If a particle is much smaller than the wavelength of light the electric field experienced by the particle is approximately uniform in space but oscillating in time. The finite dielectric constant of the particle causes it to develop a uniform volume polarization in response to the external electric field which partially cancels the electric field in its interior (see J.D. Jackson, Classical Electrodynamics, Second edition, p. 149). This reduction of the electric field lowers the total electromatnetic energy of the system, which is given by the integral of the electric and magnetic fields over all space. It is therefore energetically favorable for the particle to go the the position of maximum field where the energy reduction is greatest.

The center of the trapping beam therefore becomes a potential well into which the particle is drawn. If the particle is at the peripheral part of the trap beam, as illustrated in the figure above at left, it will be drawn towards the center, where it causes a greater depletion of the electric field. This is closely related to the elementary problem is electro-statics, where a dielectric slab is drawn into the gap of a parallel plate capacitor held at constant charge. As in the case of the optical trap, a uniform volume polarization of the dielectric generates a surface charge that partially cancels the external field.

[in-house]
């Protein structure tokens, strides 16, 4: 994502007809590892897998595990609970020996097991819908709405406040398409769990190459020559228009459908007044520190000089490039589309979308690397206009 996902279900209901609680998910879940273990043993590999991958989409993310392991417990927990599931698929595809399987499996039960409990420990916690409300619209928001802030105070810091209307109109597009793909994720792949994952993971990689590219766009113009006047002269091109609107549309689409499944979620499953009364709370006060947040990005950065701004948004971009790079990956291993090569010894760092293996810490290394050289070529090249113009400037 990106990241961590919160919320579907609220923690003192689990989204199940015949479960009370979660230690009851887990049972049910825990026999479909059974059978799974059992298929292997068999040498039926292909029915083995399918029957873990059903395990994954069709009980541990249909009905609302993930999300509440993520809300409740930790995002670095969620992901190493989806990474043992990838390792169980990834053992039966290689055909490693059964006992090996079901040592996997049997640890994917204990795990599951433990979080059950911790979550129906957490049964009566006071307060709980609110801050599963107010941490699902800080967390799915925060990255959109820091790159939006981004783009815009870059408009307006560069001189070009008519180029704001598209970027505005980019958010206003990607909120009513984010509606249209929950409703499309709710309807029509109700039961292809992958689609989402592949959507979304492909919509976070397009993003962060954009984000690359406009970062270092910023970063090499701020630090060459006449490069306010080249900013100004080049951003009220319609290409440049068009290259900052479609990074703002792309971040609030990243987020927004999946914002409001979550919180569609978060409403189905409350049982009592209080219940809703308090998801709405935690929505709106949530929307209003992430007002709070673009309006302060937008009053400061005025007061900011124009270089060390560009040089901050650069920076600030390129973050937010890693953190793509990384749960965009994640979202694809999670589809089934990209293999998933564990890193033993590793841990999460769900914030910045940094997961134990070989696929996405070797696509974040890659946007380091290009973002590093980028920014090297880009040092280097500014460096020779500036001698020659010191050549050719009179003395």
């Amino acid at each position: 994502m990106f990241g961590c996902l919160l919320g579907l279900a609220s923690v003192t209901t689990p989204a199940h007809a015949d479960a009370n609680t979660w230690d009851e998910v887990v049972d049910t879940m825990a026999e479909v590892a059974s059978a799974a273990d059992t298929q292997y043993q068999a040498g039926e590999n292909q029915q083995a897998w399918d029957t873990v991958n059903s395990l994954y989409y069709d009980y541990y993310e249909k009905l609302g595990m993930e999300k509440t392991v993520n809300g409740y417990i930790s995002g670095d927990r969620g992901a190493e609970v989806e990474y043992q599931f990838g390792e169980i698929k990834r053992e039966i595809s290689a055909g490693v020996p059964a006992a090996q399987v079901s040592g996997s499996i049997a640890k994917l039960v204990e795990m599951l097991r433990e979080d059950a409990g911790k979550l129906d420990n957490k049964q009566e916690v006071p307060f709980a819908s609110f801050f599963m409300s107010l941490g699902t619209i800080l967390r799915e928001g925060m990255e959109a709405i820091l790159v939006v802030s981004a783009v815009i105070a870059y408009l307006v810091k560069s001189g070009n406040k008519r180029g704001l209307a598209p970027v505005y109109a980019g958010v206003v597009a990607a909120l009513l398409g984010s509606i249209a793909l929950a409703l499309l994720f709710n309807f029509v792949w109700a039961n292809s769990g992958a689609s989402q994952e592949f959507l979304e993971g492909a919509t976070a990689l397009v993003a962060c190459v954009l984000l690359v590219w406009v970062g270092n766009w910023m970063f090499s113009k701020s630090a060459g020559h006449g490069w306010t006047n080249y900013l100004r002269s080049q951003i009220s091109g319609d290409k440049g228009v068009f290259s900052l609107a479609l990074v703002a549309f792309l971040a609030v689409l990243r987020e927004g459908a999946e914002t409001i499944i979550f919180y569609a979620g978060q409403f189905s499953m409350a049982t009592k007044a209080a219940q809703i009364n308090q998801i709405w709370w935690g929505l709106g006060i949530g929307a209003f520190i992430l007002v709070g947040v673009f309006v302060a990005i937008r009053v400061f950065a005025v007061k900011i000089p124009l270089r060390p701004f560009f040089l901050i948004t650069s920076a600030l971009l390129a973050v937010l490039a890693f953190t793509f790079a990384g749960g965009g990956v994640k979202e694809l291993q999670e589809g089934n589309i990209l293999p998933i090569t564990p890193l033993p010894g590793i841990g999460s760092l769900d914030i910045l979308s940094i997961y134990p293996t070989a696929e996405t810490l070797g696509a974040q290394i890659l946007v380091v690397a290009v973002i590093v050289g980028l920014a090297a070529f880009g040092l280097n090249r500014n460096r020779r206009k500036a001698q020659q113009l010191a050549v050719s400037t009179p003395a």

The work required to pull the slab out of the capacitor corresponds to the increase in increase in energy stored in the capacitor, whose capacitance is increased by the removal of the dielectric.

Another way of understanding the optical trap is to treat the trapped particle as a lens which deflects the trapping beam as it passes through. In the limit that the bead is large compared with the wavelength (the opposite of the limit considered above) we can estimate the effect of the particle on the trapping beam by determining how the bundle of light rays representing the beam is affected by the particle. If the particle system is totally symmetric, with the particle at the center of the trap each ray will pass through the particle in a symmetrical manner and there will be no pertubation to the beam. This results in an output beam which is identical to the input beam, as illustrated below.

However, if the particle is pulled sideways the trap beam will pass through the edge of the particle. Just as rays that pass through the edge of a lens, the rays will be refracted towards the optical axis, as shown below.

Since light itself carries momentum, this deflection of the laser beam requires the particle to exert a force on the trap beam. The conservation of momentum dictates that an equal and opposite force is exerted on the particle by the trapping beam. In the figure above the red arrows indicate the force exerted on the beam of light and the blue arrows represent the equal and oppposite force that is exerted on the particle. It is seen that the blue arrows point towards the center of the trap field, i.e., the force tends to restore the particle to its position at the center of the trap.